Enough already. There is some truth in the findings here and the facilities that produce items for Apple are probably above par. It's time to turn on the heat on the other companies to do the same as Apple so the industry as a whole demands reasonable standards from their supplies.
post #25 of 117
Quote:
Originally Posted by I am a Zither Zather Zuzz View Post

Possibly, the scrutiny of Apple will result in greater scrutiny elsewhere too. Hopefully, Apple will step up as the undisputed leader in the field of factory conditions.

This could be a big win for Apple if it pays its cards right. So far, so good.

We need to bring back the Made in USA campaign for clothing or at least one recognizable brand that is known for making clothing locally. Premium brands already charge $50+ dollars for a shirt so I think it can be done. Instead of a 1000% markup, they would have to settle with a 200% markup, still doable.

I wonder if there's a study out there of the manufacturers with worst overseas factory conditions. I wouldn't be surprised if the big guys like Nike, Old Navy, Gap, etc have front companies or other obscurities to hide their overseas operations.
post #26 of 117
Quote:
Originally Posted by tundraboy View Post

I'm a lefty of the pragmatic variety who grew up in the 3rd world and I would say to all those (ignorant but well-meaning) people who complained about "horrible, inhuman" working conditions at Foxconn: You should wish that all factories in the 3rd world were run like Foxconn's Apple operations.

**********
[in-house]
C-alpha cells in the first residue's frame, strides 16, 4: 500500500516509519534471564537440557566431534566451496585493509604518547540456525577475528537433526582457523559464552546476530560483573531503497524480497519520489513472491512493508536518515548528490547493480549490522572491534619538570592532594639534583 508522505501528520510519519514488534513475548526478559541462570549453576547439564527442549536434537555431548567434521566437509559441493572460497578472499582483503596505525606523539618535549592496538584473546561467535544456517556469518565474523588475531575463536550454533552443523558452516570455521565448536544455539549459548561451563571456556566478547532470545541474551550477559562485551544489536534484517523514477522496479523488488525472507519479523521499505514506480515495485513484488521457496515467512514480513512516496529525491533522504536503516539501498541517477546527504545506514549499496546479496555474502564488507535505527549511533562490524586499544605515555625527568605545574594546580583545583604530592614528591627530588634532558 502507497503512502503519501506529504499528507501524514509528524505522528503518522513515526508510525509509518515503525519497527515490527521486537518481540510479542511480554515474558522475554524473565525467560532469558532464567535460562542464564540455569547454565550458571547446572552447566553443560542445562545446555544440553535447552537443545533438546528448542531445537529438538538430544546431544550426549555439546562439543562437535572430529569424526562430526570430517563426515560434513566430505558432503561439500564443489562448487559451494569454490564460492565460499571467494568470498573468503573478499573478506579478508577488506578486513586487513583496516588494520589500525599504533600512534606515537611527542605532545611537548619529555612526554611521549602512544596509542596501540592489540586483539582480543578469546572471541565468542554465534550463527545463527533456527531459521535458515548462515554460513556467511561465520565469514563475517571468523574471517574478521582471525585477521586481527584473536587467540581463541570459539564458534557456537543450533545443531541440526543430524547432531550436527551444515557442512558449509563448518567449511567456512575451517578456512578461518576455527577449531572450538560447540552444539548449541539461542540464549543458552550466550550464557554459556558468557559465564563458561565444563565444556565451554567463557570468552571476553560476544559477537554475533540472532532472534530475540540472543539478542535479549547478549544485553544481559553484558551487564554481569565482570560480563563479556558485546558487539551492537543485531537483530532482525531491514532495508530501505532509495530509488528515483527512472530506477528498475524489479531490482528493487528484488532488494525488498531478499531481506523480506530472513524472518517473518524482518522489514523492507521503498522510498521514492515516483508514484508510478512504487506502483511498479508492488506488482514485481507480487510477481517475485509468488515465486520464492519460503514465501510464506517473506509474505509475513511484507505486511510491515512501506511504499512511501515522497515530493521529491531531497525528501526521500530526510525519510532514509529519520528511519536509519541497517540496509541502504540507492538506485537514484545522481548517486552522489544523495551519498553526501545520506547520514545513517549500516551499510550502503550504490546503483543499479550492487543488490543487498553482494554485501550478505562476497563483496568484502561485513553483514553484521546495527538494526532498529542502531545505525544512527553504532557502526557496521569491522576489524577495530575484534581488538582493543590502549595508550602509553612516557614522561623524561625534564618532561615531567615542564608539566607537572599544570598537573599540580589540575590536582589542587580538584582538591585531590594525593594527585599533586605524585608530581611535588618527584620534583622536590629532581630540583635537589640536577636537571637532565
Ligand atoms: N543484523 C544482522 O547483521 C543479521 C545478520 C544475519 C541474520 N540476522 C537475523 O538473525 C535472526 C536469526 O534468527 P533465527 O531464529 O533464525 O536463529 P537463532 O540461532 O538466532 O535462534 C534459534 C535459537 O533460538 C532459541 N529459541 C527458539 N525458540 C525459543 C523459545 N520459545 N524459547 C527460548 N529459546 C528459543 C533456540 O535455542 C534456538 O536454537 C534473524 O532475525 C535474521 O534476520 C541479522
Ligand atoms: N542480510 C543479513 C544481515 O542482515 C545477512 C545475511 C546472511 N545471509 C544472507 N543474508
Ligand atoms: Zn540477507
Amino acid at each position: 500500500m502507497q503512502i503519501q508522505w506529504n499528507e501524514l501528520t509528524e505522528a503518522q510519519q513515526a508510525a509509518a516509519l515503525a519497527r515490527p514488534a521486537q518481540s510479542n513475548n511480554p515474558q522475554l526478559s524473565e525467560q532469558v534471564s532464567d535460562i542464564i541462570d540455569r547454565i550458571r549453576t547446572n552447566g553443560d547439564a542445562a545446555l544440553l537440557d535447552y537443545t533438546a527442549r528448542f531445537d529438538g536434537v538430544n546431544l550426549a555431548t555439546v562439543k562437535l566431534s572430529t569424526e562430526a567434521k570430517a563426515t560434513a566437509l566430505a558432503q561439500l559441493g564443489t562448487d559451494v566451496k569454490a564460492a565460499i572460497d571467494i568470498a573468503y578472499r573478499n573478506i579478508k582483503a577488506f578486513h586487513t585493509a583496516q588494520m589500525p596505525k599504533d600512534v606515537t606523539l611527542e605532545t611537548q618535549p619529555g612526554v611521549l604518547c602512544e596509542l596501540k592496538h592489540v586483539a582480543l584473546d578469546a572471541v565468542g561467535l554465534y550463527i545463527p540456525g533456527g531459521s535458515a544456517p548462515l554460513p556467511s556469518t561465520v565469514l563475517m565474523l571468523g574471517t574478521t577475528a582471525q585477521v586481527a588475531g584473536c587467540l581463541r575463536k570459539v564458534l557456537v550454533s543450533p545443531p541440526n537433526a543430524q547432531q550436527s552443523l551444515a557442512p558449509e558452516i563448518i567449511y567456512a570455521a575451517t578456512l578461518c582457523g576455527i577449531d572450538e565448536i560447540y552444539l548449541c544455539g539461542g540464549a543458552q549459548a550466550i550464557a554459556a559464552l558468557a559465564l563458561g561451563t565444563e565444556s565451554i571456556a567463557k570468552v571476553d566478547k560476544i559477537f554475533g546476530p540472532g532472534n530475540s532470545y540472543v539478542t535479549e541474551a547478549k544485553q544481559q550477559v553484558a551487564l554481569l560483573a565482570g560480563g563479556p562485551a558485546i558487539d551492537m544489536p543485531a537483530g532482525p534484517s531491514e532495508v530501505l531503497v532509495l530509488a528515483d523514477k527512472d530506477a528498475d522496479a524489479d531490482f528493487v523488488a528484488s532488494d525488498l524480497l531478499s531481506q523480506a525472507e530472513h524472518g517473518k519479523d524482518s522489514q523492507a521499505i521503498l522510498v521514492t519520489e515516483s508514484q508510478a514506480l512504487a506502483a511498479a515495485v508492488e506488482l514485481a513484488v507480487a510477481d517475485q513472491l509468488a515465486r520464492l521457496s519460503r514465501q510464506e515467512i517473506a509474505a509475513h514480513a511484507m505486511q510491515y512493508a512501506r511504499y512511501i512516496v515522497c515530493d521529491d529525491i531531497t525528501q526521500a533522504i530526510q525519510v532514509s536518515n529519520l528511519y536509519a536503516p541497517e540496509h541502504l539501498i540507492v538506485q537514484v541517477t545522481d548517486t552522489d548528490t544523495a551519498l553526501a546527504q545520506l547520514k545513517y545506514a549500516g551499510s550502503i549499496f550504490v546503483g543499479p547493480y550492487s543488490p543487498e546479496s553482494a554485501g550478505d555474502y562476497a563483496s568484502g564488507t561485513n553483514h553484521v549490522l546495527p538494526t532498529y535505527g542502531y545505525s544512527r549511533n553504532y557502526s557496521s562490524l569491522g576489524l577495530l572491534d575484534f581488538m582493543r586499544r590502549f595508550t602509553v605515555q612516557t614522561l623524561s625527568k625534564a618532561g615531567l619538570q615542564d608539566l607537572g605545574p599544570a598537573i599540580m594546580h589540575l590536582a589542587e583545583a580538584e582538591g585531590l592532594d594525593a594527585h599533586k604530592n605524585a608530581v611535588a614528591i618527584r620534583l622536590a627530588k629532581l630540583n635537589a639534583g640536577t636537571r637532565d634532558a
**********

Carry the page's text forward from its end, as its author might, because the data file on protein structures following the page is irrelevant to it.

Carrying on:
This. A thousand times. Those complaining about the working conditions at Foxconn ought to visit a third world country (including rural China) and see how vastly better life is at these assembly plants than where many of these workers came from.

- Jasen.
post #27 of 117
Unfortunately, like with Greenpeace a few years ago, Apple was already doing the Right Thing™ and well ahead of the curve, but being the easy and fashionable target that they are, a beat-up by someone looking to make a name for themselves results in Apple having to stick it on their front page.

It's not that the conditions at contractors' sites where their products are made are now (or even needed to be) any better, or that their products were not already environmentally conscious, but now they - and for some reason, few others - have to hold a press conference to put the scandal-monkeys back in their faeces-stained little barrel. That Apple weren't already trumpeting it from the castle walls being the only mistake they actually made.

Sadly, it's too late - the scandal-rags have already made a little extra pocket-money from a temporary influx of site clicks, and will spin it as them having changed the way the big evil giant does business, having taught Apple a lesson.
post #28 of 117
Quote:
Originally Posted by lkrupp View Post

Exactly the quote I would expect from someone who's already convicted Apple of being evil. No amount of evidence to the contrary will suffice.

Yes I consider them evil, especially since I have an iPhone, iPod, airport base station, new MacBook pro and will always recommend and use apple products.
post #29 of 117
Quote:
Originally Posted by MacVicta View Post

The lefties will have none of this. It's still full steam ahead until Apple "brings those jobs home" to the unions for $41 an hour.

I don't know how much you make but why would you want to deny another person the ability to make $41 an hour. Basically what you are saying is deny an American a $41 an hour job and make sure that a Chinese worker gets or keeps the job, regardless of the conditions. Maybe I should call up you boss and tell him that he is paying you too much and just to prove it I will take your job for 50% of what he pays you. As righties will tell you all day long the market will manage itself. So if labor at $41 an hour make the cost of the product so high that no one buys it, then the problem will solve itself. Right? Or are you just using this article as an excuse to bitch about people who don't think like you.
post #30 of 117
Quote:
Originally Posted by jasenj1 View Post